Northern British Columbia
Beautiful Northern BC is a vast region taking up 53 percent of the province’s landmass with 500,000 square kilometres. Yet it has only about 5 percent of the population. It stretches from the Queen Charlotte Islands and the Pacific Ocean in the west to the Rocky Mountains in the east; and from Tweedsmuir Park and the Cariboo in the south to the Alaska-Yukon Border in the North. The pristine wilderness teams with wild life – moose, bear, fox, deer, rabbits and birds and legendary fishing!
Over fifty communities dot the three regions of Northern British Columbia.
The Northwest region stretches from the Skeena River in the South to the Cassiar Mountains in the North and offers some of the most awe-inspiring scenery and wildlife on the continent. An abundance of wild rivers, deep canyons, magnificent glaciers, clear lakes and pristine areas distinguish the region. Visit the famous Bear Glacier, hike along trails that show evidence of old gold and silver mines as they take one on a walk through magnificent coastal forest, mountain streams and alpine meadows. Spy on the elusive Kermode bear. Incredible bear viewing can be found in the Khutzeymateen Valley – home to Canada’s only grizzly bear sanctuary
Visit Tweedsmuir Park in Burns Lake, the largest provincial park in BC. Fort St James with its Old Hudson Bay trading post and its costumed interpreters, Hazelton, home to the Gitksan and Wet’suwet’en people where you can see over 50 totem poles in 8 native villages, and the pacific historic fishing village of Port Edward, a National Historic Site and home to B.C.’s oldest surviving salmon cannery.
Prince Rupert is an important transportation hub for the northern. BC Ferries routes, the Alaska Marine Highway System and VIA Rail. Regular flights service the area as well. Prince Rupert is also the cultural centre of the Tsimshian speaking First Nations people and the Museum of Northern BC tells the story of their 10,000 year history.
The Northeast region is home to a diverse range of communities and experiences. From the Peace River Valley to the Rocky Mountains, cross-country skiing to rollicking rodeos, this vast region has something for everyone.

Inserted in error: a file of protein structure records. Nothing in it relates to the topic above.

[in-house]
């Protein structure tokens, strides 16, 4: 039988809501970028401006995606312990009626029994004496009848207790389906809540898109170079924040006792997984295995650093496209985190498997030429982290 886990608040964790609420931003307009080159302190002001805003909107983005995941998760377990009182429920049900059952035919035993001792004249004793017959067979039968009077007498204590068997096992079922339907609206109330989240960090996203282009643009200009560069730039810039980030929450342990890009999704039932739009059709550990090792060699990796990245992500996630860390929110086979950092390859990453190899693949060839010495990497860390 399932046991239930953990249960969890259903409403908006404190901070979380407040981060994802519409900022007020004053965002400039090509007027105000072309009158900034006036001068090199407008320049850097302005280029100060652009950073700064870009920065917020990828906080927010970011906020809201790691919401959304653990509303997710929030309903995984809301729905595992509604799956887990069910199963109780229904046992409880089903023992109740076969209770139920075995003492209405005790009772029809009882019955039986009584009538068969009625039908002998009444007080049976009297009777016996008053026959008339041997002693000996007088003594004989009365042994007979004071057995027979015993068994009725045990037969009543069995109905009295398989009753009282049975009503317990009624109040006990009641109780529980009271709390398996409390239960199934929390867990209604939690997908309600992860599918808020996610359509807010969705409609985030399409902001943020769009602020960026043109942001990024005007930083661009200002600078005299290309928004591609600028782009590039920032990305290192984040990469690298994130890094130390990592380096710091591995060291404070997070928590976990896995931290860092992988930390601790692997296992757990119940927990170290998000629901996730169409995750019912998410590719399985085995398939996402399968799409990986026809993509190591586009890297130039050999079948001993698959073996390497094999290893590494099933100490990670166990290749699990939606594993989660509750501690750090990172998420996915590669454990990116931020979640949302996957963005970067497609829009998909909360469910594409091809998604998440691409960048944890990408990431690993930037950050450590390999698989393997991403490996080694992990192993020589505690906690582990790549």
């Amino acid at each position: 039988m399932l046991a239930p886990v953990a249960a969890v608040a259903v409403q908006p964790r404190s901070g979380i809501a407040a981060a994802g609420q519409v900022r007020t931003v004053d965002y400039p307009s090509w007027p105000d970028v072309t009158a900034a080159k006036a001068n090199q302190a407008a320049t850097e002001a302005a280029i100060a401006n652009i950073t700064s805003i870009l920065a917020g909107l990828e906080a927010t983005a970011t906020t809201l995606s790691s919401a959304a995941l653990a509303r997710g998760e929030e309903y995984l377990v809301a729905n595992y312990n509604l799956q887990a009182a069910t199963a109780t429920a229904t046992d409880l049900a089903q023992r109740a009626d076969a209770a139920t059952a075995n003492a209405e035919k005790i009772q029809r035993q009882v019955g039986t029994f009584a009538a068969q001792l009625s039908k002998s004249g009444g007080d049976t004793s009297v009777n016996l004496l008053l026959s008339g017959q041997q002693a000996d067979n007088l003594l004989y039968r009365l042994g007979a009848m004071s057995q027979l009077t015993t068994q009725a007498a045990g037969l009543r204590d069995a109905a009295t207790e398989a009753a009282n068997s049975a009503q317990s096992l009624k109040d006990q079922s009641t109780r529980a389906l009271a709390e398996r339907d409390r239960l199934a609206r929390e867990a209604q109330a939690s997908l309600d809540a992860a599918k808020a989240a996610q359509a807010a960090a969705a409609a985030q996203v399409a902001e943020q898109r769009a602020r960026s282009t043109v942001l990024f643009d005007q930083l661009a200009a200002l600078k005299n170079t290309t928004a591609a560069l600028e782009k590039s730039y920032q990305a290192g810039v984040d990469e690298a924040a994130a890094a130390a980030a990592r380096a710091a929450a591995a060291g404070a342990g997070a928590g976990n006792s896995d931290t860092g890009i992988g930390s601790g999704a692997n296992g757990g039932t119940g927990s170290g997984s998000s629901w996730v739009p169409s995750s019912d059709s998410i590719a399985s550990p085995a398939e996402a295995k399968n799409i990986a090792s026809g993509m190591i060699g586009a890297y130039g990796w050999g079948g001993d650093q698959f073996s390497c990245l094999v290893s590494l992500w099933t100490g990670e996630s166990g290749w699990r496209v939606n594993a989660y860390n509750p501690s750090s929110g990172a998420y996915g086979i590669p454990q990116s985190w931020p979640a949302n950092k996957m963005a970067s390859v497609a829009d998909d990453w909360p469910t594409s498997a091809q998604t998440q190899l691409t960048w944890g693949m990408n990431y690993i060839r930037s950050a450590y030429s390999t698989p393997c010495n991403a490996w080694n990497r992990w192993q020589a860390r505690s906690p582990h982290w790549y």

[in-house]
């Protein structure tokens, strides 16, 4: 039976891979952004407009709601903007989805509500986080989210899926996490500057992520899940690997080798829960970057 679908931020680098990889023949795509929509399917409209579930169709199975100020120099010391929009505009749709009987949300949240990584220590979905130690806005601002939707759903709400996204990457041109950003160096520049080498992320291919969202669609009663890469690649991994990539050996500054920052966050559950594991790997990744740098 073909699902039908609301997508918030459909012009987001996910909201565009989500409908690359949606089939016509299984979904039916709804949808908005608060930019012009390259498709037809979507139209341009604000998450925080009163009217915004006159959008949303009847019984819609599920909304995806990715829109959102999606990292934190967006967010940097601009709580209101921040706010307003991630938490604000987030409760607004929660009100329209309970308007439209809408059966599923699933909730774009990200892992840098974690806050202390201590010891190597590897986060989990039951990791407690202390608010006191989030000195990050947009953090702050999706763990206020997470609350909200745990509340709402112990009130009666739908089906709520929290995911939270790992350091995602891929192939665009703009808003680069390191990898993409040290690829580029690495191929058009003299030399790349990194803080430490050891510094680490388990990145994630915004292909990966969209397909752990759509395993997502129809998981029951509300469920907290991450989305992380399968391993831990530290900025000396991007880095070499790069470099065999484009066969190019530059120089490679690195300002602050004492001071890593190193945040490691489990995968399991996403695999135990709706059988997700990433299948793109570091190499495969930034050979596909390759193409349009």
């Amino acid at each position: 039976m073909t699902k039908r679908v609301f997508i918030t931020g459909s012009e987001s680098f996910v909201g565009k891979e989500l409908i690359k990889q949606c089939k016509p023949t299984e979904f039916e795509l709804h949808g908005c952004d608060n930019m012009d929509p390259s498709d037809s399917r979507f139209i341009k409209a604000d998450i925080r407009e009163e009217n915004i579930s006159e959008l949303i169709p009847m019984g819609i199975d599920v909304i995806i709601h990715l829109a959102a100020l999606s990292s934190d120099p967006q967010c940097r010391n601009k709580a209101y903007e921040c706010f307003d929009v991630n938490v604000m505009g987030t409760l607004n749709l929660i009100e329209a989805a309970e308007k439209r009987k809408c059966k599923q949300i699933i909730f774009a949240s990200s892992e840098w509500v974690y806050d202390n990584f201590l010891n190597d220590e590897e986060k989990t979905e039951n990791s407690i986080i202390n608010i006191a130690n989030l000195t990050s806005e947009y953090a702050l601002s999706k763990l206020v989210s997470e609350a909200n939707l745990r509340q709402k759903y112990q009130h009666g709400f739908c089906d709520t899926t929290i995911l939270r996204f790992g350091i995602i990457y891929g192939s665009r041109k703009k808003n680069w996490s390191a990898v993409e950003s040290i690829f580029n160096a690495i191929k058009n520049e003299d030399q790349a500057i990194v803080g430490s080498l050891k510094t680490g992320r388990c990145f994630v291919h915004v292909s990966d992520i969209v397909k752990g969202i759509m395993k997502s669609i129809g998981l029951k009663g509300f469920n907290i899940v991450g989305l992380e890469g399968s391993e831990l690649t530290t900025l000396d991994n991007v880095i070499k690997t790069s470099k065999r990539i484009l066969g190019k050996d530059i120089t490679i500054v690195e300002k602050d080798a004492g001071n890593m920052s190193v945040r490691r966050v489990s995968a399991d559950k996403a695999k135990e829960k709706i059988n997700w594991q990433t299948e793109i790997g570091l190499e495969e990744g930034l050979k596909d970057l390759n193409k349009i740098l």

Connecting much of the region is the world famous 1500-mile Alaska Highway built during WWII.
Drive through the beautiful Robson Valley to majestic Mt. Robson, the highest peak in the Canadian Rockies, Bijoux Fall’s Park and the WAC Bennett Dam – one of the world’s larges earth filled dams.
Prince George, is the region’s largest city, and the economic and transportation hub of Northern BC. It is bisected east/west by both Highway 16 and VIA Rail and north/south by highway 97. It offers a wealth of cultural and historical highlights such as the Two Rivers Gallery, the Railway and Forestry Museum and Exploration Place. Visit the University of Northern British Columbia to see its stunning contemporary architecture and First Nation influence.
Prince George is located at the confluence of two major rivers – the Fraser and the Nechako. At a rate of one a day it would take nearly six months to visit all of Prince George’s Parks, the largest of which is Forests for the World, adjacent to UNBC campus, with 15 km of trails and Shane Lake to enjoy. There are many golf courses in the area as well as tours available through area sawmills, pulp mills and logging operations. Three downhill ski areas and hundreds of kilometers of cross country ski trails can be enjoyed in the winter.
Dawson Creek, is Mile “0” of the Alaska Highway. The Mile Zero Cairn is a popular photo stop, as it marks the beginning of the famous highway and the starting point for hundreds of motorists on their way to Alaska. Mile Zero Park, located at the junction of the Alaska Highway and Highway 97 South, contains three interesting attractions: the Walter Wright Pioneer Village, which features both replicated and restored pioneer buildings open for touring, Gardens North where you can view eleven themed gardens, and Rotary Lake, a man-made lake used for summer swimming, the only one of its kind in the Peace River Country.
Both the Dawson Creek Station Museum and the Dawson Creek Art Gallery are located in Northern Alberta Railways Park. The museum, housed in a 1931 Northern Alberta Railway Station, contains railroading memorabilia, artifacts, and a Visitor Info Center. The art gallery features more than a dozen exhibitions a year, with works by local, national and international artists. Among its permanent displays is a pictorial history of the construction of the Alaska Highway
The Queen Charlottes
The Queen Charlotte Islands – known as Haida Gwaii – are a large chain of more than 150 islands. The region is a popular destination for travelers seeking beautiful coastal scenery and a chance to experience First Nations culture.
The Islands are a rainforest of natural beauty and wildlife. Haida and settler cultures add to the diversity while the mild climate allows for lush vegetation and abundant wildlife. Watch for grey, orca, and humpback whales along with seals, sea lions, marine birds and bald eagles. There are miles of endless beaches — some rocky, others of white sand — with opportunities for beach combing, beach walks, kayaking, canoeing and fishing, while the Queen Charlotte mountains offer a grid of hiking trails
For those looking for Haida history, the museum in Skidegate has many artifacts on display. Tours by plane or boat can be arranged to visit ancient Haida villages where totem poles, house posts and various other artifacts lie in their original Village sites
The hub of these islands is Queen Charlotte City, a small community offering motels and B & B accommodation, restaurants, shops and galleries showcasing a wide range of art ranging from paintings, wood carvings, pottery, glass work and handmade clothing.